Additionally, they got interested in using the hands-on materials on their own. The text material on grouping in 10s was incorporated in the students’ homework packets. The students also had the opportunity to explore the Montessori 100 chains on their own. During this exercise, I observed the students practice to count by grouping the beads in tens. I questioned the students randomly by asking questions such as show me, and what is this? The analysis of the data that I collected revealed that the students enjoyed the lessons and the accuracy of their learning was in the 95th percentile. I also used the students’ homework to assess their ability to work independently. According to the weekly parent information sheets, 12 students were able to work independently at home and only two students needed help.
Since majority of the students had mastered the concept of counting, it was logical to introduce a lesson on number bonds. This lesson was based on California state standard AF1.1. This standard focuses on identifying, sorting, and classifying objects by attributes, as well as, identifying objects that do not belong to a particular group. The objective of the lesson was to teach the students to find a total in a set that consist of several subsets. Additionally, the students were expected to know that stating the size of a subset could lead to finding the total of each set. The textbook activity involved using pictures to write two digits that make a given number. Thus, it was a perfect opportunity to introduce the children to the Montessori color bead box.
This box contained beads with different colors and were categorized in groups of 10. The students who had prior knowledge on Montessori math were able to recognize the box easily. Nonetheless, I had to revisit the Montessori basic color bead stair in order to enhance the understanding of the students who had no prior knowledge of Montessori math. Integrating the textbook lesson with the Montessori color bead box improved the students’ ability to understand the lesson. Since this was a new strategy, I invited the 1st and 2nd grade teachers to observe my presentation. According to our observations, the students were able to interact and to relate the number bonds to each bead category. For instance, if the bond was 15, the students showed 1 golden ten bar and blue bead bar from the box. The 1st and 2nd grade teachers also incorporated the color bead box in their lessons in order to make them more practical. Students’ learning outcomes were measured using appendix A. 9 students scored 4, whereas the remaining 5 had a score of 3. Based on the positive outcomes of this lesson, we held a discussion and agreed to incorporate the use of color bead box in our next year’s lesson plans.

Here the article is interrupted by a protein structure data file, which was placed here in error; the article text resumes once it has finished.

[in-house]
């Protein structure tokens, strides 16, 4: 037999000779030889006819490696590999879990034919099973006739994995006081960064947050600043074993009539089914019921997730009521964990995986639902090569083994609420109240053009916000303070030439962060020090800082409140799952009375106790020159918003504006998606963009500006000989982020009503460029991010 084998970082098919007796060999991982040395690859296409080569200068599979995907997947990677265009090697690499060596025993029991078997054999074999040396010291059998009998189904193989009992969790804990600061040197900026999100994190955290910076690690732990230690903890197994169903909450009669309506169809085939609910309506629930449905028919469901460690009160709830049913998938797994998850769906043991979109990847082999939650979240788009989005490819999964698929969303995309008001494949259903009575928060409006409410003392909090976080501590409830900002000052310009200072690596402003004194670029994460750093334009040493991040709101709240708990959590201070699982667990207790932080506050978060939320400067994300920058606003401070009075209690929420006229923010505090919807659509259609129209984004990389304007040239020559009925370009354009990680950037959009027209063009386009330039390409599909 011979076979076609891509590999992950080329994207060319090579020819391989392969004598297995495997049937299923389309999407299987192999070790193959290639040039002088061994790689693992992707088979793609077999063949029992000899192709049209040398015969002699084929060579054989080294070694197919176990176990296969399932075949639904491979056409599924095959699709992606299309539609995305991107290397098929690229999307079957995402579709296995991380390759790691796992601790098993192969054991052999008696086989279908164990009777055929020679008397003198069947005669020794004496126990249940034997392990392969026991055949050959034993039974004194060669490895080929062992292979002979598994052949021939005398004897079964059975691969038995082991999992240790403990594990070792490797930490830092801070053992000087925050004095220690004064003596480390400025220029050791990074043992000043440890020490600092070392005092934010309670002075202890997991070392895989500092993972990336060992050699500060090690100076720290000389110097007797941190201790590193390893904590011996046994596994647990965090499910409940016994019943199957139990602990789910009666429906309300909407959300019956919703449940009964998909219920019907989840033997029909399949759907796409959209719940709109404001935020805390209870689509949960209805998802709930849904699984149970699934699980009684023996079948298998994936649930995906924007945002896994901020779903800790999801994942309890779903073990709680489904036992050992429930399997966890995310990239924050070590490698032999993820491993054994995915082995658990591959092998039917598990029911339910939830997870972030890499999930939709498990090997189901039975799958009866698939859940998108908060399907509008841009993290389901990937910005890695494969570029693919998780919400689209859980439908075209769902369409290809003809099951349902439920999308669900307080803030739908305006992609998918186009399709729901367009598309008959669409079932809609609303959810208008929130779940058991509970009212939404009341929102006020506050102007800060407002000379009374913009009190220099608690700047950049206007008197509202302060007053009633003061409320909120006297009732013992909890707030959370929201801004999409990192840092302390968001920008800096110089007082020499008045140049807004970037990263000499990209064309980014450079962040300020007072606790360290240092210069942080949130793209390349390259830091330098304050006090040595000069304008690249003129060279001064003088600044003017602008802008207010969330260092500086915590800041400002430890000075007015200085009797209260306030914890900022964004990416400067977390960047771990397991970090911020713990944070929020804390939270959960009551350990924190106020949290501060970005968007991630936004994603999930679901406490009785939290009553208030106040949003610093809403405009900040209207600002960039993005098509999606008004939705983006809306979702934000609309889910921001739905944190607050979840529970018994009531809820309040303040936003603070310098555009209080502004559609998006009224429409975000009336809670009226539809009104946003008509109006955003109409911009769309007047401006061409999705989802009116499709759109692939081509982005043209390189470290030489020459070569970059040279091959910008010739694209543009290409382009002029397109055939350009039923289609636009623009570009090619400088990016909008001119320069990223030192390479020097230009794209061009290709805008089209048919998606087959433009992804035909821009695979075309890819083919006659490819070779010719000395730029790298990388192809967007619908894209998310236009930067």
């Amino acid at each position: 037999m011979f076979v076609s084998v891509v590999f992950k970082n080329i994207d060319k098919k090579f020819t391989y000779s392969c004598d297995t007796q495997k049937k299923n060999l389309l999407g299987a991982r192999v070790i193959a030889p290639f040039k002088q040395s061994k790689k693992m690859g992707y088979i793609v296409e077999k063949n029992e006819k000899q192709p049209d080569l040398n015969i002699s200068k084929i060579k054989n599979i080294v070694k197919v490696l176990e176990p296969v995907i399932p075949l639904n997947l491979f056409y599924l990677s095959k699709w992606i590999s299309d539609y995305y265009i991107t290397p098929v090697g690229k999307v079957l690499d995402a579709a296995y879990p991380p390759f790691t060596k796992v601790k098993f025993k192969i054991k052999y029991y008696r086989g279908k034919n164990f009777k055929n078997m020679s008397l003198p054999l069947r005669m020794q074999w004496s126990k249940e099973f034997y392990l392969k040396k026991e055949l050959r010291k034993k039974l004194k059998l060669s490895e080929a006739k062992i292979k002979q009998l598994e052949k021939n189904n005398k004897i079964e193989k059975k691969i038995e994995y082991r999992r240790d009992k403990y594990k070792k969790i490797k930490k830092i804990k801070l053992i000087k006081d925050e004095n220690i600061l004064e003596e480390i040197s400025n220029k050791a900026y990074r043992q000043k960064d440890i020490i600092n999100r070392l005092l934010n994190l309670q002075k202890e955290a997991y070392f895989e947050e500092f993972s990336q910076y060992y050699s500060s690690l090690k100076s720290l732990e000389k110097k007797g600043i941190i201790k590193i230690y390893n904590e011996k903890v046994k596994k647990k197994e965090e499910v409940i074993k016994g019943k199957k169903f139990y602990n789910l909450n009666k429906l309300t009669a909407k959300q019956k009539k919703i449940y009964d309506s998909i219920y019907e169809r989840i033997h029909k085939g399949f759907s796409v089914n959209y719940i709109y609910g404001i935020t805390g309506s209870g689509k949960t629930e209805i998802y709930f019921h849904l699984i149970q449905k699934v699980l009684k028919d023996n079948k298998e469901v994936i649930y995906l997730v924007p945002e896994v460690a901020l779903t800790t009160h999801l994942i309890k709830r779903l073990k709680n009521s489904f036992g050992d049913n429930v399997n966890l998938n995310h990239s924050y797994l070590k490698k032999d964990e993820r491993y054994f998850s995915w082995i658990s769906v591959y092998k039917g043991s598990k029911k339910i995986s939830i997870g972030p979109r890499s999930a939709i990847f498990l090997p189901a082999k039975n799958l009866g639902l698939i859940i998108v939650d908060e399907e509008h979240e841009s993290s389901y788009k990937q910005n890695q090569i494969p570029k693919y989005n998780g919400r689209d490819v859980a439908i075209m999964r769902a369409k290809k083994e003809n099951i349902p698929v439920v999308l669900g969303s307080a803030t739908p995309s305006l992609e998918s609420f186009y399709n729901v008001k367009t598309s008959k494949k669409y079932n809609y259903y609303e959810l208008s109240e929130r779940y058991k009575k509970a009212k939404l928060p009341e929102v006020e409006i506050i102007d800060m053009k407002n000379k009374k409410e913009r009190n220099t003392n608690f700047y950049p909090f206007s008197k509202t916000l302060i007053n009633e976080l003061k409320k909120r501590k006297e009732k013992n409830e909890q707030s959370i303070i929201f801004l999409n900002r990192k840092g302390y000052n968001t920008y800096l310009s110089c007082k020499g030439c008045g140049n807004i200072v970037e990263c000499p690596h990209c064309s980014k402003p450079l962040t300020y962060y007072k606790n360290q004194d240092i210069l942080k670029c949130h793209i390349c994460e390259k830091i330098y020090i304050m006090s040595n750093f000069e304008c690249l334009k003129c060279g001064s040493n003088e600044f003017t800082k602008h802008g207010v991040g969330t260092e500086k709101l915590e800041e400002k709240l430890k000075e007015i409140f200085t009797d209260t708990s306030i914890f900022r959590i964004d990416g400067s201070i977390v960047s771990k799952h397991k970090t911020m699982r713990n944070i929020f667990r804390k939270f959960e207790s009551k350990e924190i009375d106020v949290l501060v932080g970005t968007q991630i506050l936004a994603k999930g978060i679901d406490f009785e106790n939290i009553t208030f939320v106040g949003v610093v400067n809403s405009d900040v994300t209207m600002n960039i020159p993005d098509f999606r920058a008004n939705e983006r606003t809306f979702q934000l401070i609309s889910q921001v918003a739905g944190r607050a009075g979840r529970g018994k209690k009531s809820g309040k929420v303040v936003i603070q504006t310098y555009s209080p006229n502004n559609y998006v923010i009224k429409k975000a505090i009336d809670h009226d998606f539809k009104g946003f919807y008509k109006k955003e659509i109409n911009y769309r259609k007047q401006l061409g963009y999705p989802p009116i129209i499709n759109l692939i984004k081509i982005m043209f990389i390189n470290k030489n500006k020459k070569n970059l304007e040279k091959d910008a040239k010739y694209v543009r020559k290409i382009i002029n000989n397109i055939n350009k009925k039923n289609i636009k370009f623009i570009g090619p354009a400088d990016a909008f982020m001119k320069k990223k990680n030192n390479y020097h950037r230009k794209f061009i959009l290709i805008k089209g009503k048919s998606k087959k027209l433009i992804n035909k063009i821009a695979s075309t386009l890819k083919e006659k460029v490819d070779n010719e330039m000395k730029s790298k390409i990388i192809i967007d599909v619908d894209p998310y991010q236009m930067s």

The success of the lessons described in the foregoing paragraphs prompted me to introduce a lesson on simple math operations such as addition and subtraction. The standard used in this lesson was California NS 2.1, which focuses on the use of concrete objects to determine the answers to addition and subtraction problems that involve two numbers that are each less than 10. The lessons’ objective was to enable the students to use their math skills to perform addition and subtraction based on the same situation, as well as, to learn how to solve story problems that involve addition or subtraction. At the end of the lesson, I did a review and assessments using diagrams and story problems. Since this is the base lesson for additions that involve multiple digits, I focused only on the textbook content. The students worked as a class and I used the publisher recommended materials to solve story problems. The students were assessed based on their feedback in each lesson. Appendix D was used as the rubric for this assessment. 10 students preferred the pictorial lessons to doing rigid math from the board. The remaining 4 students preferred to act out every math problem because it helped them to solve the problems in a better way.
The lesson on simple addition and subtraction was the last one from the textbook. Thus, I had to introduce complex concepts using advanced Montessori materials. The first lesson focused on assessing students’ ability to learn in terms of five competencies namely, knowledge, comprehension, analysis, evaluation, and synthesis. In this lesson, the children were presented with the golden bead tray. The beads were arranged systematically from left to right in order to help the students to understand the concept of thousand, hundred, and ten. The students were assessed on individual basis. In addition, I performed a group evaluation by pointing at each category of the beads and asking the students to name them. The evaluation for this exercise was based on Montessori assessment rubrics. Figure 2 summarizes the performance of the students in this assessment.